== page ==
Really, Really Confused...

Damjan arhiv at freemail.org.mk
Thu Dec 7 13:53:19 CET 2000


> Hi Folks,
> 
> I've encountered a very strange problem that'll take a little space to
> explain.  I hope some of you will brave your way to the end though because
> I'm well and truly stumped by this one.

Let's simplify your examples:

class A:
	myDict={}
	def __init__(self):
		if self.myDict.has_key('foo'):
			raise 'Already set'
		self.myDict['foo']='bar'

class B:
	myString=None
	def __init__(self):
		if self.myString != None
			raise 'Already set'
		self.myString = 'bar'

a1=A()
a2=A()
b1=B()
b2=B()

Here is what happens. 

'myDict', in Class A, is a Class wide dictionary (so called 'static' in some
languages). It's created when the class is defined, and here it can be 
accessed through either of 'A.myDict' or 'a1.myDict', it's the same object.

'myString' = None, also creates a Class wide None object, and that object is
accesed in the 'if self.myString...' statement. But later a string object is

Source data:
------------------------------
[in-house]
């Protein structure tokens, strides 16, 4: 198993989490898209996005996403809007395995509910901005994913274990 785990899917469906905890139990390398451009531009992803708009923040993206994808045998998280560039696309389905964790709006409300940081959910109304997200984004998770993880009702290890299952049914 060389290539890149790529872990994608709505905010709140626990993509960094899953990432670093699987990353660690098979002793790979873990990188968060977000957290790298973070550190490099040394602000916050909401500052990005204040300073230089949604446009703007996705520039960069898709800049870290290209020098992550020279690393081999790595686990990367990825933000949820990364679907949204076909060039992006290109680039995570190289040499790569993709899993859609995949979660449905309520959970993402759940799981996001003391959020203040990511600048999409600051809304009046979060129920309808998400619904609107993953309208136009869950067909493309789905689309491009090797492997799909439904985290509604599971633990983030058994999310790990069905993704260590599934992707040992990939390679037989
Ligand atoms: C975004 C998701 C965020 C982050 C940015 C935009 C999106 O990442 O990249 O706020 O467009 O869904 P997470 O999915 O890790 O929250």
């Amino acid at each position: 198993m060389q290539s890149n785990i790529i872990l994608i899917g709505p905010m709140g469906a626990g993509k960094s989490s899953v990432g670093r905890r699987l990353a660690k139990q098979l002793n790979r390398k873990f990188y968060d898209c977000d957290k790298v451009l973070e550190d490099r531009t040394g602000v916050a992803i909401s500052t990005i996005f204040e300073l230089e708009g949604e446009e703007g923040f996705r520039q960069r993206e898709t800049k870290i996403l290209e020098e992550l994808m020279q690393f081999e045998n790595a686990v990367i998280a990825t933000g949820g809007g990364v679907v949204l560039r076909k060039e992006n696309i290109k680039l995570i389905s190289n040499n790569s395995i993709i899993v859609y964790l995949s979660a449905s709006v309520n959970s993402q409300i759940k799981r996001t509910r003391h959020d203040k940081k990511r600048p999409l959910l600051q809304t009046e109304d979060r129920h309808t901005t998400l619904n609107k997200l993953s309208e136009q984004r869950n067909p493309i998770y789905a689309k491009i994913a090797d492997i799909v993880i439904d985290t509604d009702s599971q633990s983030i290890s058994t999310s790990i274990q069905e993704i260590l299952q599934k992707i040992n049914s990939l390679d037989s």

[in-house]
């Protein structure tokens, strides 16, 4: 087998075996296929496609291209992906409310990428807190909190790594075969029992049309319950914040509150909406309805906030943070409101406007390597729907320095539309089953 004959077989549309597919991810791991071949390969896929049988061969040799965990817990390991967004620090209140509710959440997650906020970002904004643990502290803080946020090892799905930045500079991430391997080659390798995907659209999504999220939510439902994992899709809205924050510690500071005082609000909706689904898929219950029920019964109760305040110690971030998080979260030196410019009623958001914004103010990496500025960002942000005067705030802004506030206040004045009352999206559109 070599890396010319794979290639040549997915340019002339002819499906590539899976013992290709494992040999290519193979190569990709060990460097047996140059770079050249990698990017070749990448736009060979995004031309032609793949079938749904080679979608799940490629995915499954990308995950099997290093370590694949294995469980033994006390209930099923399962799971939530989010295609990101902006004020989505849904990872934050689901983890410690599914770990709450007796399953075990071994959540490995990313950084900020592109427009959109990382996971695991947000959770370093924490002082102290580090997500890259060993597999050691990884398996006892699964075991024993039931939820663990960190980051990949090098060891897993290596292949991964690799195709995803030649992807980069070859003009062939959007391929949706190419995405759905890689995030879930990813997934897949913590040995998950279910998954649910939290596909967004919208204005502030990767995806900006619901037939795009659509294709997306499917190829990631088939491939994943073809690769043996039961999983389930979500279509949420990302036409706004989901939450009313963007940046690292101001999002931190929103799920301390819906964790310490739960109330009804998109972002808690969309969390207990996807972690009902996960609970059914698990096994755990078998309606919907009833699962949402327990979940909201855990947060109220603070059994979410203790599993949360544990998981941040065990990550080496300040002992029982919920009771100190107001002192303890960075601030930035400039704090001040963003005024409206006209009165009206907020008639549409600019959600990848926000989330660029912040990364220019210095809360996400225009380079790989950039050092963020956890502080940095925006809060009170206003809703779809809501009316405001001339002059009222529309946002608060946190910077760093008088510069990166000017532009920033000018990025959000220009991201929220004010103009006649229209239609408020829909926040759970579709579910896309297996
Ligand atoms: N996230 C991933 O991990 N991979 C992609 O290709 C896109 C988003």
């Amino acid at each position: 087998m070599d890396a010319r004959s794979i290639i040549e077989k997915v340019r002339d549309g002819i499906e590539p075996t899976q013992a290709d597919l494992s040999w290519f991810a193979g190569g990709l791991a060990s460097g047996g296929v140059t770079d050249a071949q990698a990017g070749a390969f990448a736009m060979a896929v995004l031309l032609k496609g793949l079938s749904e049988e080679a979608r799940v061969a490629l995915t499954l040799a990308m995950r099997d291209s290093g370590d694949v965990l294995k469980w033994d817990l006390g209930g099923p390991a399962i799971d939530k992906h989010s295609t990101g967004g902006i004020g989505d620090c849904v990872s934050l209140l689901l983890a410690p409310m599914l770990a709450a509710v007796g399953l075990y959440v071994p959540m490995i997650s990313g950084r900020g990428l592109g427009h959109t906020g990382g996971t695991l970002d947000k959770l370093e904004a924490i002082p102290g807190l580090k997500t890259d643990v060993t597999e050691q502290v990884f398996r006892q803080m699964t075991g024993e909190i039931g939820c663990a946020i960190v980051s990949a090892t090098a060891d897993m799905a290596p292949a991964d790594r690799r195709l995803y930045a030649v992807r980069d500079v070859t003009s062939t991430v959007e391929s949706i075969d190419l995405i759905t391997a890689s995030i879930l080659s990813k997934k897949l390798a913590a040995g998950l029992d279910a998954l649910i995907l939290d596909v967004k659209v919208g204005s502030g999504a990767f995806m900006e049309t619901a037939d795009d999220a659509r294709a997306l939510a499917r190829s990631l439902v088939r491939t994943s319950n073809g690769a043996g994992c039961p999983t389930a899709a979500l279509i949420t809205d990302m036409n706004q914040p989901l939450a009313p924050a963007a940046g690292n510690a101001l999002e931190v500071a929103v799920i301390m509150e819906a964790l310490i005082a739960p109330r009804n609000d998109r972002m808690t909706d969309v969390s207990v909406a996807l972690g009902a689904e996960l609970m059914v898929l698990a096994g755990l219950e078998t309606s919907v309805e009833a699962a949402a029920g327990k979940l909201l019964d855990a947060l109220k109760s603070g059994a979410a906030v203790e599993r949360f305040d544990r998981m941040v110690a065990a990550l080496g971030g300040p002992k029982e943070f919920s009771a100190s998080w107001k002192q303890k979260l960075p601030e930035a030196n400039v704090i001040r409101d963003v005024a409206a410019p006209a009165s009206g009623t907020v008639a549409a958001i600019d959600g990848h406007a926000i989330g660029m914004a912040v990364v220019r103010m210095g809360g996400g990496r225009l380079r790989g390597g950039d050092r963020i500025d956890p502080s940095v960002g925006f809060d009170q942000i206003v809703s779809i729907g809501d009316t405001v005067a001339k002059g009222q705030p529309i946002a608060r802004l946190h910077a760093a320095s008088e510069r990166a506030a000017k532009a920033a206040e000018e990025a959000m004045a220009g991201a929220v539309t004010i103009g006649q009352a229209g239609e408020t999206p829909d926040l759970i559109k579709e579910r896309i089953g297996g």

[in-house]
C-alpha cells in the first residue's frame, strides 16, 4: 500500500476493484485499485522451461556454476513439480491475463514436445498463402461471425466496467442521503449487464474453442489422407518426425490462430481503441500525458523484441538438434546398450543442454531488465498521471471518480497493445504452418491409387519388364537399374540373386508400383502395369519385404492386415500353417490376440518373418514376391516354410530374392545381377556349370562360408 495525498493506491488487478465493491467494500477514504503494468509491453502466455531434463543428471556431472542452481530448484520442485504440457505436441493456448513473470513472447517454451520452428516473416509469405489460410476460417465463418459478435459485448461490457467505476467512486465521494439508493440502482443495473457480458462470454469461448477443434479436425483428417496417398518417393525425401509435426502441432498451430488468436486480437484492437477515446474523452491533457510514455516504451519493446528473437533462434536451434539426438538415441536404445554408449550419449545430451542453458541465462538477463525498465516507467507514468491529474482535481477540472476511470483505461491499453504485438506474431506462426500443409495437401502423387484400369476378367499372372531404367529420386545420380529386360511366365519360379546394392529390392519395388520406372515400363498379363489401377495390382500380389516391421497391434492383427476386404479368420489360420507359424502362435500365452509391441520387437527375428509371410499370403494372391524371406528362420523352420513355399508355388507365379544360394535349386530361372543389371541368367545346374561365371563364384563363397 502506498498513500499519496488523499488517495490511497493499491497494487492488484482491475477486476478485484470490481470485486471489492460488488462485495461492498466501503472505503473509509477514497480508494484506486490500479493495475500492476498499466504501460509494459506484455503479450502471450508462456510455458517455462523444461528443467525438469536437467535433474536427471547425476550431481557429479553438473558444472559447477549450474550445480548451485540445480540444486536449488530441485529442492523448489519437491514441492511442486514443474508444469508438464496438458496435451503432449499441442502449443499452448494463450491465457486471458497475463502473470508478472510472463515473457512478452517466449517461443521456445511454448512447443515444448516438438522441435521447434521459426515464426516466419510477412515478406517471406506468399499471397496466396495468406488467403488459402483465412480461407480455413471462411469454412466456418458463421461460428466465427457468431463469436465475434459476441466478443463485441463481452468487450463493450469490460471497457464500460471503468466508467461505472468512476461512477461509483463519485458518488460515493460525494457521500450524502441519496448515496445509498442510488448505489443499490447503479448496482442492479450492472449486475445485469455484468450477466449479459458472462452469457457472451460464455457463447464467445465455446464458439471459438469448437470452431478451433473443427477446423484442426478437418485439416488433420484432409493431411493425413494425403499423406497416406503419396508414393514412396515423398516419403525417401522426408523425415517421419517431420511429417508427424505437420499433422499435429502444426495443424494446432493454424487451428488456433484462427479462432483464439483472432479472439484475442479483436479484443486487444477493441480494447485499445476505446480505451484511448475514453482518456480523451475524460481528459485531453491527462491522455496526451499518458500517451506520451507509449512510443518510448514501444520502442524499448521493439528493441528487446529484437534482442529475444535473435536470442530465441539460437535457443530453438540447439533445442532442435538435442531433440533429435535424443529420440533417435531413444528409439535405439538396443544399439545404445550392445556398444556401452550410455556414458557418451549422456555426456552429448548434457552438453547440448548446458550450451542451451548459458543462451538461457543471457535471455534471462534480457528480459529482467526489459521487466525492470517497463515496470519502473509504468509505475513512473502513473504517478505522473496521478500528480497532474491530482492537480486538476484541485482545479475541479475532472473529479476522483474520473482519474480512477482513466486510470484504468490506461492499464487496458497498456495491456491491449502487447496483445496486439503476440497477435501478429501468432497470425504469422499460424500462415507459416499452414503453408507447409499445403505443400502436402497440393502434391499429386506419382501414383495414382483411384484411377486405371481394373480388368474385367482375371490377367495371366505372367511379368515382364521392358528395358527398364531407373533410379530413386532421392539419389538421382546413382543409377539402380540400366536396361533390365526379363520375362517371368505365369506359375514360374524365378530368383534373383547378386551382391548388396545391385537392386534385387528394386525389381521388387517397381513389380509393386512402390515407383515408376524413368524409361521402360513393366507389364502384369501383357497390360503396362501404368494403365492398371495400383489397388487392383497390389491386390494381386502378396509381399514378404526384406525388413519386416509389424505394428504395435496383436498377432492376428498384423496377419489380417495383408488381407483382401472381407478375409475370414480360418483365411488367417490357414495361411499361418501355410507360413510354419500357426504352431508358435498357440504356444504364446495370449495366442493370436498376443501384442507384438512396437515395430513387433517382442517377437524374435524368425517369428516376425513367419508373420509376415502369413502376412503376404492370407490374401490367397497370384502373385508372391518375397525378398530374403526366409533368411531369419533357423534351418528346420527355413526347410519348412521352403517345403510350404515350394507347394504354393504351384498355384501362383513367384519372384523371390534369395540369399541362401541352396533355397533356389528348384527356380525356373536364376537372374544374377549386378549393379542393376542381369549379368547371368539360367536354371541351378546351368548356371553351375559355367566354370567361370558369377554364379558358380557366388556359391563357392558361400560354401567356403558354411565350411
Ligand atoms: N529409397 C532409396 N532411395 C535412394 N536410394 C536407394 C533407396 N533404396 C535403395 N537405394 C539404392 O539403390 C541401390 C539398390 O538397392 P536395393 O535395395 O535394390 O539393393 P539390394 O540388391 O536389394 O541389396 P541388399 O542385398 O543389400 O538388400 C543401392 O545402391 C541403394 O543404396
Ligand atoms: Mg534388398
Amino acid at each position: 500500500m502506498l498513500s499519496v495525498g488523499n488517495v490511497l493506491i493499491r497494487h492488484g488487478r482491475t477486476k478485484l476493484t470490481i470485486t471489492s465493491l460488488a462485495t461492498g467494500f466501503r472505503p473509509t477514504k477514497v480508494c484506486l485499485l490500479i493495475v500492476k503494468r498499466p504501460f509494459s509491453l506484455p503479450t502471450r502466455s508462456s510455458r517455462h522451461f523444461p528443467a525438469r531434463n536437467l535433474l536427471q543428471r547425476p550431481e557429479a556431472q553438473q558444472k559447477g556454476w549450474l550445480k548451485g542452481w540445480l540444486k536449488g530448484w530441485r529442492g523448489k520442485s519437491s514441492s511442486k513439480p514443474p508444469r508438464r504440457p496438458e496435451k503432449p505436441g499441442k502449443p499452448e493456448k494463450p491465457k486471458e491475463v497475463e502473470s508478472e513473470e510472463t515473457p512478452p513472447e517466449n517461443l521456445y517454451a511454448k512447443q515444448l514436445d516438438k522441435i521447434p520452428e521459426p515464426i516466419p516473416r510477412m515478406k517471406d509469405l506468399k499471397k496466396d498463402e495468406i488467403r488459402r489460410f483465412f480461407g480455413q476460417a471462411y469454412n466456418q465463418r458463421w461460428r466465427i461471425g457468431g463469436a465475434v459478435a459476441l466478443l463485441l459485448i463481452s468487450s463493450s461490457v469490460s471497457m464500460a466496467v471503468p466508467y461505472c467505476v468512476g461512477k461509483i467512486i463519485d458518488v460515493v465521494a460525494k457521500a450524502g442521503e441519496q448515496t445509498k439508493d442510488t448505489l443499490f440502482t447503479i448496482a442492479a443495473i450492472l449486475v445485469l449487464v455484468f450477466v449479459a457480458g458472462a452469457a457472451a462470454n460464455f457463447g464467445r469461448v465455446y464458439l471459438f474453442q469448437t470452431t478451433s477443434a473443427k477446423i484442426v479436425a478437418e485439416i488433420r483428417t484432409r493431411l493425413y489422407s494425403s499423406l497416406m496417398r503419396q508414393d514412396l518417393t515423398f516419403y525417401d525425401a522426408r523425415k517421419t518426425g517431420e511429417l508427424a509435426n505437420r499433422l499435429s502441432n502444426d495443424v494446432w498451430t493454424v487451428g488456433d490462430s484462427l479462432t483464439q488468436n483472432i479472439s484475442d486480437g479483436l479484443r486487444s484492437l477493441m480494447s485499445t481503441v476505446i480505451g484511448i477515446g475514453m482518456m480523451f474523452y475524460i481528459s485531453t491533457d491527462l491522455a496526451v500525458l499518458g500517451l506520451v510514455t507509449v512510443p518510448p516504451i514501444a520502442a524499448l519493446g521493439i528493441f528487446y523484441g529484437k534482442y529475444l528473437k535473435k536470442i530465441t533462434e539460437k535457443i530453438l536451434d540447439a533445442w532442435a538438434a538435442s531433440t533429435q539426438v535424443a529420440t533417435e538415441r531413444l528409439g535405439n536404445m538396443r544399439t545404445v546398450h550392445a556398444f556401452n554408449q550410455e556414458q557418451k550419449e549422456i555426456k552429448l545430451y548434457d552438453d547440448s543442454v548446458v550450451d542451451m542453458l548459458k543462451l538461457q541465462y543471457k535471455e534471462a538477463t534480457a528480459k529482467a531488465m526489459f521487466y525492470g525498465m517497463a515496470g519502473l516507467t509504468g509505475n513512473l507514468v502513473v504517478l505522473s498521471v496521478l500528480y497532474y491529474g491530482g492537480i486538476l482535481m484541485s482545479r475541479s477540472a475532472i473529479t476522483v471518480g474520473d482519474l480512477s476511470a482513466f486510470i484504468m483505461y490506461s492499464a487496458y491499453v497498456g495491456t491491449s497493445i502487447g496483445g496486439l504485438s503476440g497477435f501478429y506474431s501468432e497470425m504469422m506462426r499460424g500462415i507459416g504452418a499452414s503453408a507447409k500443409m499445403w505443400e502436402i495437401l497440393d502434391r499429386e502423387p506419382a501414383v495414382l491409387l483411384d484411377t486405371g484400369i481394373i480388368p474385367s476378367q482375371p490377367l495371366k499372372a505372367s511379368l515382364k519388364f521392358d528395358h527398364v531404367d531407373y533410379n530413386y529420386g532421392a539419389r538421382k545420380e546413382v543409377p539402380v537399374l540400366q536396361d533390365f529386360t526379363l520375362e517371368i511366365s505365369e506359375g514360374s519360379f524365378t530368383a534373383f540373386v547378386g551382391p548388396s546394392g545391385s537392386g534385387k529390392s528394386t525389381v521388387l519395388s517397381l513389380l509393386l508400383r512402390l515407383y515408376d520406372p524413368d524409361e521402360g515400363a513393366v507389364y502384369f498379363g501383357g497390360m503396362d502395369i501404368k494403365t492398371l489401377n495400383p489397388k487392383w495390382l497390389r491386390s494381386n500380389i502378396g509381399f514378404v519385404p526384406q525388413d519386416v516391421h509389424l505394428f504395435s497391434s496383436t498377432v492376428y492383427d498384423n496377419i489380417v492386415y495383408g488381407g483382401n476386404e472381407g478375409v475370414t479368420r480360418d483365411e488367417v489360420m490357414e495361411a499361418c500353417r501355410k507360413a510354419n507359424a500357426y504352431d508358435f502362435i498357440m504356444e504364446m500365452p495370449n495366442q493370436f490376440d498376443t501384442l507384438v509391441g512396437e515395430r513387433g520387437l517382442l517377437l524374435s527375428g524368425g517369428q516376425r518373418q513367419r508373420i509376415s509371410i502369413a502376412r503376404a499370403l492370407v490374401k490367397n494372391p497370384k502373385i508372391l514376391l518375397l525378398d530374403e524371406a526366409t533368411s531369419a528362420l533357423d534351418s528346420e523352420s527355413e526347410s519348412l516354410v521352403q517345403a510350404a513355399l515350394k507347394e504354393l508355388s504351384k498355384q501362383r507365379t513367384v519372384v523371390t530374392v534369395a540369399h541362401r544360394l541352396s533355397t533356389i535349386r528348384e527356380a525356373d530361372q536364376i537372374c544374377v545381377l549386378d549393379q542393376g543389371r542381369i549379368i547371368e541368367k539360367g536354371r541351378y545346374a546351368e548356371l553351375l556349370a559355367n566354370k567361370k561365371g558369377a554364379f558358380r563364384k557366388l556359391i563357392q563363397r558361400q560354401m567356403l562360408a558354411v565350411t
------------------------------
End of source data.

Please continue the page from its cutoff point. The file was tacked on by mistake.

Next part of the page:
created ('bar') and referenced to 'self.myString'. Now, 'self.myString' hides
'B.myString'.

Check this:
While 'a1.myDict', 'a2.myDict' and 'A.myDict' is the same object, 
'b1.myString', 'b2.myString' and 'B.myString' are diferent objects 
(only two of them actually being strings).

Perhaps, what you needed was this:

class C:
	myDict = {}
	def __init__(self):
		# create a new dictionary object and
		# reference it to self.myDict
		self.myDict = {'foo':'bar'}	
c1=C()

Now, 'C.myDict' and 'c1.myDict' are diferent objects.

 
-- 
Damjan Georgievski		|           Дамјан Георгиевски
Skopje, Macedonia		|           Скопје, Македонија




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